Angling is a way of slowing down and enjoying the peacefulness that protected areas provide us and learning about aquatic environments.
Where to Fish
Open Seasons, Special Restrictions and Closed Waters - Banff National Park
Rules & Regulations
Canada National Parks Act - General Fishing Regulations
When angling, it is unlawful to:
- Fish without a national park fishing permit.
- Fish with or possess within 100 metres of park waters the following:
- natural bait and chemical attractants;
- any lead tackle (sinkers, jigs, lures and flies) under 50 grams;
- lures with more than 2 gang hooks;
- a line capable of catching more than one fish at one time.
- Fish with more than one line at a time.
- Fish closed waters.
- Leave a fishing line unattended.
- Fish from 2 hours after sunset to one hour before sunrise.
- Allow your catch to spoil or to be wasted.
- Sell, trade or barter any fish caught.
- Place or transfer any fish or fish eggs between any park waters
- Place any food for fish in park waters.
- Harass fish by throwing objects or impeding their movements
Anyone under the age of 16 may fish in the national parks without a permit if accompanied by a permit holder 16 years of age or older. However, their catch is then included within the permit holder's daily limit. They may also purchase their own permit and be entitled to the full catch limit.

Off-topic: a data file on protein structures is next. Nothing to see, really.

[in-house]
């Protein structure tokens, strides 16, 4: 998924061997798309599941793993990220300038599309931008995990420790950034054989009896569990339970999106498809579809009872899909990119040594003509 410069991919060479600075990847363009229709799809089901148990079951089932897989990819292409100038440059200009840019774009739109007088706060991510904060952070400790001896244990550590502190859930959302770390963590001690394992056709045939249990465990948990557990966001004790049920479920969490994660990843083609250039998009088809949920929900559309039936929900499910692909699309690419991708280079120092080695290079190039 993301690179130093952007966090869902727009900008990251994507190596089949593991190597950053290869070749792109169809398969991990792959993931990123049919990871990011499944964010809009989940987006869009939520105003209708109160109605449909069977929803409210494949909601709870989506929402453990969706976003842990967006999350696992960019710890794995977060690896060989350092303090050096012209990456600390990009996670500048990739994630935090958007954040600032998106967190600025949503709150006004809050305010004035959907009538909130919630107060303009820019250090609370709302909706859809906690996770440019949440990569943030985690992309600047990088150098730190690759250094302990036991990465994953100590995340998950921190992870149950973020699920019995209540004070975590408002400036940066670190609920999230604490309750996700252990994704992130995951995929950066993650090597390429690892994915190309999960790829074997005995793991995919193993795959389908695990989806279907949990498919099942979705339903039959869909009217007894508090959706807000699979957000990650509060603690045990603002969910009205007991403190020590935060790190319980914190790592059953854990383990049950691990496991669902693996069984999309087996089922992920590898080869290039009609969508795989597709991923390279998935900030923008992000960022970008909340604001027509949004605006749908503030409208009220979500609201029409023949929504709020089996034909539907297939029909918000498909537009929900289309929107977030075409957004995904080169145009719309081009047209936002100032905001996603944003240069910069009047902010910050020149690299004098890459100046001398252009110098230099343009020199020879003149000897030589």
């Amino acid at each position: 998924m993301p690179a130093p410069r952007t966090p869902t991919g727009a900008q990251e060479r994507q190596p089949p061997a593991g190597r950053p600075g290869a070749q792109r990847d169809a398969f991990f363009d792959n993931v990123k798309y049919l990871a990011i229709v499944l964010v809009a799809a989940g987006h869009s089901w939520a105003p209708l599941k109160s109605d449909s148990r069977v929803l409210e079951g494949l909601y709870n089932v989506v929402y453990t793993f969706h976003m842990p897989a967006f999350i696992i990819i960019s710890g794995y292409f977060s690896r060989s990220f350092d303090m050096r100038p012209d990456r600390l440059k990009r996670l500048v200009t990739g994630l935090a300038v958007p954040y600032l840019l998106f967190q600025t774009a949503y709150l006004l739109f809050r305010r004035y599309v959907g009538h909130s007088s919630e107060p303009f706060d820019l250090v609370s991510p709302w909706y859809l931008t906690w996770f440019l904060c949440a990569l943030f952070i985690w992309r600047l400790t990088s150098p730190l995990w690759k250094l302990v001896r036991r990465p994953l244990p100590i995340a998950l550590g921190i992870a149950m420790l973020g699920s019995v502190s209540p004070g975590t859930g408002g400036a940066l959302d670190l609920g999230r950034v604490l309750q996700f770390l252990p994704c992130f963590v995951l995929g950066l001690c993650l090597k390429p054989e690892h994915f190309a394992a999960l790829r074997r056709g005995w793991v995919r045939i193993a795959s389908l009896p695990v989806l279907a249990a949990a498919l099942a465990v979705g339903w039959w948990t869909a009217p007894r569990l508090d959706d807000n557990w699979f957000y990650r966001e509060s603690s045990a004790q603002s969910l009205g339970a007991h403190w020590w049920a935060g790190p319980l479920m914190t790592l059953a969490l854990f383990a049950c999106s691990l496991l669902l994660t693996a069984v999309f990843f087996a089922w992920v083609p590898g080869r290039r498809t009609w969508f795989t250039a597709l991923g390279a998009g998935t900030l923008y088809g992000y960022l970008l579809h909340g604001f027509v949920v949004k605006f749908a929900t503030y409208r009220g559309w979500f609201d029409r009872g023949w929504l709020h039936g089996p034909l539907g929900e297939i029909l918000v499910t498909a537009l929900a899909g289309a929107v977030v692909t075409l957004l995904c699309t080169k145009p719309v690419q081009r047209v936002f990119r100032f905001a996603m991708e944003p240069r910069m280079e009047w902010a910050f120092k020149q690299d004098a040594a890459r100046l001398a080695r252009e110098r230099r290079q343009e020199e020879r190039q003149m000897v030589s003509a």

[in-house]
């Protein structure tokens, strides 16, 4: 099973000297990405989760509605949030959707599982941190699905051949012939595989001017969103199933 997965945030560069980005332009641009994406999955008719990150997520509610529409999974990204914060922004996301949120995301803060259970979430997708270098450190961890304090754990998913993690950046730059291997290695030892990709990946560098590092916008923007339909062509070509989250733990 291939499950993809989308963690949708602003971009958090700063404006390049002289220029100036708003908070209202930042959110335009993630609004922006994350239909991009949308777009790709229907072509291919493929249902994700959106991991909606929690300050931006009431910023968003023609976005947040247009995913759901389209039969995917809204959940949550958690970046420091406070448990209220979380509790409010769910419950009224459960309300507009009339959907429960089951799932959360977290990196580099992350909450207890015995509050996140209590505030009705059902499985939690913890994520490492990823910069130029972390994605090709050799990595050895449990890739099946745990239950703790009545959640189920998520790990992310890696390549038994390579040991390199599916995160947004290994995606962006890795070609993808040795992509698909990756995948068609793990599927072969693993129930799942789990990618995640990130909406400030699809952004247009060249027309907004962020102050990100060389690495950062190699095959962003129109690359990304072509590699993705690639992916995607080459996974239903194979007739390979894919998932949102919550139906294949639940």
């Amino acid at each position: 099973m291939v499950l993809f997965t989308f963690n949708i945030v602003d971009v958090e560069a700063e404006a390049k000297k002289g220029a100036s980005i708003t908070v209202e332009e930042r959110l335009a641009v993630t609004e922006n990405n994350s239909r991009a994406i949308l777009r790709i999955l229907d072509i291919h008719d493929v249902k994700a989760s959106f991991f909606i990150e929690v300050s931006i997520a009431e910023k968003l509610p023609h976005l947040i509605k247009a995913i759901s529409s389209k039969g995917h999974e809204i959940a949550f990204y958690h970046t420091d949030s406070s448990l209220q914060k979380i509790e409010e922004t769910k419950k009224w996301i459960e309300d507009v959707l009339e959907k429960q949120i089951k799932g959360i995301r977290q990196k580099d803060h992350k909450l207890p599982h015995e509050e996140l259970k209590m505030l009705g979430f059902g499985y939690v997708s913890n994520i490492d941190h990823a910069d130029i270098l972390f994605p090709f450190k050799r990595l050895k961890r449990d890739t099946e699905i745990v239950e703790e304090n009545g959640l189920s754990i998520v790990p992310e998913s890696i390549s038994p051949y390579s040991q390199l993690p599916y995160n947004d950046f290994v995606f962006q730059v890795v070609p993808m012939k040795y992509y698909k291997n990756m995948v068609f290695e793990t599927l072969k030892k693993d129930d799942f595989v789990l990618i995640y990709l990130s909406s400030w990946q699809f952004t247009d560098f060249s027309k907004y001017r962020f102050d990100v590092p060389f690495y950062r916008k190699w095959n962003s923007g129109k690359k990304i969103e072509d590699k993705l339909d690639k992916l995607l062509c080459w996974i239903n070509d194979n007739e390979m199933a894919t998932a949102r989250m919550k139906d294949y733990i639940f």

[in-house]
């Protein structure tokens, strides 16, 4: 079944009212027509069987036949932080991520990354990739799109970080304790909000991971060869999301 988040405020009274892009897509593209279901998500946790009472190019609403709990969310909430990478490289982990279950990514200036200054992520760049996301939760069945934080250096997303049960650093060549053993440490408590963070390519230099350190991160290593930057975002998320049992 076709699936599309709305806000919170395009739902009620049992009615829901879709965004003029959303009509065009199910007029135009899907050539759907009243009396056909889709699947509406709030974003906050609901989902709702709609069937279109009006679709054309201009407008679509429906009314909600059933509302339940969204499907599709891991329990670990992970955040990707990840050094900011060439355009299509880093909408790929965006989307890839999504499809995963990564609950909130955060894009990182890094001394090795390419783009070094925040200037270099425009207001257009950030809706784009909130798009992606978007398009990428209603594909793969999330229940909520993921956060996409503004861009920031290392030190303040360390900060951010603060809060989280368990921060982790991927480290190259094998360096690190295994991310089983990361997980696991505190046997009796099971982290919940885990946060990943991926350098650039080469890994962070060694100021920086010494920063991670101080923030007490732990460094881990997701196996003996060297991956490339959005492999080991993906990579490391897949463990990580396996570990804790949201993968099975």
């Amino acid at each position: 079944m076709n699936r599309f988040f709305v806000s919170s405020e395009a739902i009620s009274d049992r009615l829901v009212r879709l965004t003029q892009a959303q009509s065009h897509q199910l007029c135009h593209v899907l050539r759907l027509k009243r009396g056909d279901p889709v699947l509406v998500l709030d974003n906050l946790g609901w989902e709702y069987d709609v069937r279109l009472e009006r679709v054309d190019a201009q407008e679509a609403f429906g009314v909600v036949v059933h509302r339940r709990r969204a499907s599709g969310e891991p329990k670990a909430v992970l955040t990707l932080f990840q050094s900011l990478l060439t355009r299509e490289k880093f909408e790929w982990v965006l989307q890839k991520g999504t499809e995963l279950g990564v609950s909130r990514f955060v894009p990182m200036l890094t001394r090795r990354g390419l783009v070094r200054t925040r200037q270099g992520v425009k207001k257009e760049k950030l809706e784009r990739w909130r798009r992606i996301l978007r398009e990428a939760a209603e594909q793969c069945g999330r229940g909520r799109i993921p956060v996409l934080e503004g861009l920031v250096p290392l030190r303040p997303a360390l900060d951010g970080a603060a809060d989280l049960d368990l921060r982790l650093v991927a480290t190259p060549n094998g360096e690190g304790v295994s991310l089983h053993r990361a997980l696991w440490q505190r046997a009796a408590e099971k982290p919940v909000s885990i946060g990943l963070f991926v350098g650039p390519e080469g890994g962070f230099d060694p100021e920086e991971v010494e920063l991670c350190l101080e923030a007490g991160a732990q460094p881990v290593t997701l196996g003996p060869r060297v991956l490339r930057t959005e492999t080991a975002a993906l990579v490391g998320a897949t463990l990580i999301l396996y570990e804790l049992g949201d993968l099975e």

An annual or a single day permit can be purchased at park's information centres as well as some local retail outlets.
- The permits are valid only in the national park in which they were purchased with the exception of the contiguous mountain parks (Banff, Jasper, Kootenay and Yoho) where one permit is valid for all parks.
- A Fishing Regulations Summary (updated annually) accompanies your permit or at park information centres.
All national parks in Canada have implemented lead-free fishing to eliminate the threat lead poses to wildlife and the environment.
- All fishing tackle under 50 grams containing lead, such as leaded sinkers, lead split shot, lead weighted jigs (lead molded to a hook) and soft lead putty wire are not allowed.
- Alternatives to lead are available
Although not mandatory in the mountain national parks, the use of barbless hooks is recommended. Many anglers prefer barbless hooks because fish are more easily released. You can turn an old hook into a barbless hook by squeezing the barb down with a pair of pliers.
- Be sure to have all the required safety equipment when boating.
- Be prepared for hazards of weather; even in summer the mountain environment can be a cold one.
- Always have enough clothing to keep you warm and dry; bring spare clothes just in case.
- And remember, always be bear aware in wilderness areas.